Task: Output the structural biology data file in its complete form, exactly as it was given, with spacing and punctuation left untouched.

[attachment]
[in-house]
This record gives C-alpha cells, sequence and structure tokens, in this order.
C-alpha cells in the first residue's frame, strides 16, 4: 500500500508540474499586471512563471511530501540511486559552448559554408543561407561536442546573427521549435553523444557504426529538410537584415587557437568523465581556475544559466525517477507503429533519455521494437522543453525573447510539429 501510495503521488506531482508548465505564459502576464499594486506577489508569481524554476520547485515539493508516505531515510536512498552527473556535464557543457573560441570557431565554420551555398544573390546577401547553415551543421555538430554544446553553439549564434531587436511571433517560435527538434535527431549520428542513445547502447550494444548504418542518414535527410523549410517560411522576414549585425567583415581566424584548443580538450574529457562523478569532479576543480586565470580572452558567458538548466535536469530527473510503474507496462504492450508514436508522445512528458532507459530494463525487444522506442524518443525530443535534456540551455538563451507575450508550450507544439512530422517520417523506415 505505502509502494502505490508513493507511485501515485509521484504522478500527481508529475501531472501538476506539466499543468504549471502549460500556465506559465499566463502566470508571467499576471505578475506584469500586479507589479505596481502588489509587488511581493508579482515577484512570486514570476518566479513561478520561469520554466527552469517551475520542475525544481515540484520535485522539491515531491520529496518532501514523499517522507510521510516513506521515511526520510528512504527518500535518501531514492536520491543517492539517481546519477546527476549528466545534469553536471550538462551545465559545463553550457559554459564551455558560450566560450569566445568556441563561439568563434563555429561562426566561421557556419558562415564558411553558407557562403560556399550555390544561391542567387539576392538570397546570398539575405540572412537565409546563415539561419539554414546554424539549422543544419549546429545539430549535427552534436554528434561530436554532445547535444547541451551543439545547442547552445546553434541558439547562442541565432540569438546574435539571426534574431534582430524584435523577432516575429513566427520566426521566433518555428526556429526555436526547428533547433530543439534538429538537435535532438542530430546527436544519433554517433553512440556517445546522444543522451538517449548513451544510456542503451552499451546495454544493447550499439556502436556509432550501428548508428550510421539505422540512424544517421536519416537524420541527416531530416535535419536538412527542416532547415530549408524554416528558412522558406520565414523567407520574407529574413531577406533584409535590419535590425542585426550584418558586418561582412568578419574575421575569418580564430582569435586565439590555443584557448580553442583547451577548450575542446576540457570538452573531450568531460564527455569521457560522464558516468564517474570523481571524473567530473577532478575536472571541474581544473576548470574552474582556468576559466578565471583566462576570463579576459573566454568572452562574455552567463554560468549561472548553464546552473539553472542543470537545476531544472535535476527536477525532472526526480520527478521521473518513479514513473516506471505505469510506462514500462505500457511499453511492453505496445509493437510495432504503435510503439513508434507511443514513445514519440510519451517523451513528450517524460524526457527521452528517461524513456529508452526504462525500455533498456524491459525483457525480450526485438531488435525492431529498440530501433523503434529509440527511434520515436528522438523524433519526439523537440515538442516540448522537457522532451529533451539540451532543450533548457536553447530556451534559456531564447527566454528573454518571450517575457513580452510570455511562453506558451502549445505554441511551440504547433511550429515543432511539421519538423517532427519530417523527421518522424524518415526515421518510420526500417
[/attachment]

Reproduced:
[in-house]
This record gives C-alpha cells, sequence and structure tokens, in this order.
C-alpha cells in the first residue's frame, strides 16, 4: 500500500508540474499586471512563471511530501540511486559552448559554408543561407561536442546573427521549435553523444557504426529538410537584415587557437568523465581556475544559466525517477507503429533519455521494437522543453525573447510539429 501510495503521488506531482508548465505564459502576464499594486506577489508569481524554476520547485515539493508516505531515510536512498552527473556535464557543457573560441570557431565554420551555398544573390546577401547553415551543421555538430554544446553553439549564434531587436511571433517560435527538434535527431549520428542513445547502447550494444548504418542518414535527410523549410517560411522576414549585425567583415581566424584548443580538450574529457562523478569532479576543480586565470580572452558567458538548466535536469530527473510503474507496462504492450508514436508522445512528458532507459530494463525487444522506442524518443525530443535534456540551455538563451507575450508550450507544439512530422517520417523506415 505505502509502494502505490508513493507511485501515485509521484504522478500527481508529475501531472501538476506539466499543468504549471502549460500556465506559465499566463502566470508571467499576471505578475506584469500586479507589479505596481502588489509587488511581493508579482515577484512570486514570476518566479513561478520561469520554466527552469517551475520542475525544481515540484520535485522539491515531491520529496518532501514523499517522507510521510516513506521515511526520510528512504527518500535518501531514492536520491543517492539517481546519477546527476549528466545534469553536471550538462551545465559545463553550457559554459564551455558560450566560450569566445568556441563561439568563434563555429561562426566561421557556419558562415564558411553558407557562403560556399550555390544561391542567387539576392538570397546570398539575405540572412537565409546563415539561419539554414546554424539549422543544419549546429545539430549535427552534436554528434561530436554532445547535444547541451551543439545547442547552445546553434541558439547562442541565432540569438546574435539571426534574431534582430524584435523577432516575429513566427520566426521566433518555428526556429526555436526547428533547433530543439534538429538537435535532438542530430546527436544519433554517433553512440556517445546522444543522451538517449548513451544510456542503451552499451546495454544493447550499439556502436556509432550501428548508428550510421539505422540512424544517421536519416537524420541527416531530416535535419536538412527542416532547415530549408524554416528558412522558406520565414523567407520574407529574413531577406533584409535590419535590425542585426550584418558586418561582412568578419574575421575569418580564430582569435586565439590555443584557448580553442583547451577548450575542446576540457570538452573531450568531460564527455569521457560522464558516468564517474570523481571524473567530473577532478575536472571541474581544473576548470574552474582556468576559466578565471583566462576570463579576459573566454568572452562574455552567463554560468549561472548553464546552473539553472542543470537545476531544472535535476527536477525532472526526480520527478521521473518513479514513473516506471505505469510506462514500462505500457511499453511492453505496445509493437510495432504503435510503439513508434507511443514513445514519440510519451517523451513528450517524460524526457527521452528517461524513456529508452526504462525500455533498456524491459525483457525480450526485438531488435525492431529498440530501433523503434529509440527511434520515436528522438523524433519526439523537440515538442516540448522537457522532451529533451539540451532543450533548457536553447530556451534559456531564447527566454528573454518571450517575457513580452510570455511562453506558451502549445505554441511551440504547433511550429515543432511539421519538423517532427519530417523527421518522424524518415526515421518510420526500417